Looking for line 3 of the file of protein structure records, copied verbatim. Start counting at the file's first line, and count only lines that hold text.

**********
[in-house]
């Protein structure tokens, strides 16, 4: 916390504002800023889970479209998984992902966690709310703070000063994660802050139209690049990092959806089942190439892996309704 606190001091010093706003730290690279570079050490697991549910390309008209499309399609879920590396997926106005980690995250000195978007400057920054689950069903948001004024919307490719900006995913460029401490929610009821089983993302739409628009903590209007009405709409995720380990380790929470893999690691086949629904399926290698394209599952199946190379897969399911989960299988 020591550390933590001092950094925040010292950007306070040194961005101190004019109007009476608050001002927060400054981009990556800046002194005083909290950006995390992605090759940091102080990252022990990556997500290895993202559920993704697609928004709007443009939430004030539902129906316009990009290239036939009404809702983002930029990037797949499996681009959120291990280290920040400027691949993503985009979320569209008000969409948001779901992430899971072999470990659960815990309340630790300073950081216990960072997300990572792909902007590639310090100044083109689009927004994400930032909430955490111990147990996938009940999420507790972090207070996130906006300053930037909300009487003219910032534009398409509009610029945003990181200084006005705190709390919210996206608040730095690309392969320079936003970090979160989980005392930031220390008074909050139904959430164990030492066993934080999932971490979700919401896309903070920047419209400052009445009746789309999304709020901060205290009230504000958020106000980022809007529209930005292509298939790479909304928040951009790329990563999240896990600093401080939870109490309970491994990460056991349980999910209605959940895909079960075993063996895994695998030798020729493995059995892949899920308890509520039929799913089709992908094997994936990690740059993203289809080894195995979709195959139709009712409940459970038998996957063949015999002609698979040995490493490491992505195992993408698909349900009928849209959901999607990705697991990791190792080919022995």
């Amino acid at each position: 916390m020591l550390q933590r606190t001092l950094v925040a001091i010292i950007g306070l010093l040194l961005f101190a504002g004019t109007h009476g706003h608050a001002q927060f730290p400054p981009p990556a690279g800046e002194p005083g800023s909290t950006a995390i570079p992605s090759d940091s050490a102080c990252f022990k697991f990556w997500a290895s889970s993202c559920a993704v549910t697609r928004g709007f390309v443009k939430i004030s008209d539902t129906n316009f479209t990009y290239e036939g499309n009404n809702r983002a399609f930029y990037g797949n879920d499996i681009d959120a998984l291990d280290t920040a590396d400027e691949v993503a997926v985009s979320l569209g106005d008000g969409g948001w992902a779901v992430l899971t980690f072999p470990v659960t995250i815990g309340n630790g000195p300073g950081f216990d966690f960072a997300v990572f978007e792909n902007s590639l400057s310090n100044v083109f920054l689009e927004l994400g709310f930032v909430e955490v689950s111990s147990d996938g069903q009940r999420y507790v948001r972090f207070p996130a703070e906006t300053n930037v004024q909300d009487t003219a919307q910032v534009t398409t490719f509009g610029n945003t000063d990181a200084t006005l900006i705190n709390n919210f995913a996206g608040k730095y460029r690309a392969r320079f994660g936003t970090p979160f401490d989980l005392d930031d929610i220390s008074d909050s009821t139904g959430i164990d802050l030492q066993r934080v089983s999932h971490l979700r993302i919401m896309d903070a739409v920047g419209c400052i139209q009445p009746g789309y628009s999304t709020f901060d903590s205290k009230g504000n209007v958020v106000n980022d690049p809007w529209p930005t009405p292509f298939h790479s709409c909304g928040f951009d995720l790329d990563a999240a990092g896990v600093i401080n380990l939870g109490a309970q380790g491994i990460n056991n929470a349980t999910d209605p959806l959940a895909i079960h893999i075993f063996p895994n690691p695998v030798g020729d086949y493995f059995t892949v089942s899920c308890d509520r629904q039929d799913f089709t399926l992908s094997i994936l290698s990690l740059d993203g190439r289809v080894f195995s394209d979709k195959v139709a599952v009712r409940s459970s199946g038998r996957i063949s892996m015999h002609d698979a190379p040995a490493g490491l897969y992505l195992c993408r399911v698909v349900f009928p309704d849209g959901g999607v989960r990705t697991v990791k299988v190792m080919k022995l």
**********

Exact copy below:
């Amino acid at each position: 916390m020591l550390q933590r606190t001092l950094v925040a001091i010292i950007g306070l010093l040194l961005f101190a504002g004019t109007h009476g706003h608050a001002q927060f730290p400054p981009p990556a690279g800046e002194p005083g800023s909290t950006a995390i570079p992605s090759d940091s050490a102080c990252f022990k697991f990556w997500a290895s889970s993202c559920a993704v549910t697609r928004g709007f390309v443009k939430i004030s008209d539902t129906n316009f479209t990009y290239e036939g499309n009404n809702r983002a399609f930029y990037g797949n879920d499996i681009d959120a998984l291990d280290t920040a590396d400027e691949v993503a997926v985009s979320l569209g106005d008000g969409g948001w992902a779901v992430l899971t980690f072999p470990v659960t995250i815990g309340n630790g000195p300073g950081f216990d966690f960072a997300v990572f978007e792909n902007s590639l400057s310090n100044v083109f920054l689009e927004l994400g709310f930032v909430e955490v689950s111990s147990d996938g069903q009940r999420y507790v948001r972090f207070p996130a703070e906006t300053n930037v004024q909300d009487t003219a919307q910032v534009t398409t490719f509009g610029n945003t000063d990181a200084t006005l900006i705190n709390n919210f995913a996206g608040k730095y460029r690309a392969r320079f994660g936003t970090p979160f401490d989980l005392d930031d929610i220390s008074d909050s009821t139904g959430i164990d802050l030492q066993r934080v089983s999932h971490l979700r993302i919401m896309d903070a739409v920047g419209c400052i139209q009445p009746g789309y628009s999304t709020f901060d903590s205290k009230g504000n209007v958020v106000n980022d690049p809007w529209p930005t009405p292509f298939h790479s709409c909304g928040f951009d995720l790329d990563a999240a990092g896990v600093i401080n380990l939870g109490a309970q380790g491994i990460n056991n929470a349980t999910d209605p959806l959940a895909i079960h893999i075993f063996p895994n690691p695998v030798g020729d086949y493995f059995t892949v089942s899920c308890d509520r629904q039929d799913f089709t399926l992908s094997i994936l290698s990690l740059d993203g190439r289809v080894f195995s394209d979709k195959v139709a599952v009712r409940s459970s199946g038998r996957i063949s892996m015999h002609d698979a190379p040995a490493g490491l897969y992505l195992c993408r399911v698909v349900f009928p309704d849209g959901g999607v989960r990705t697991v990791k299988v190792m080919k022995l």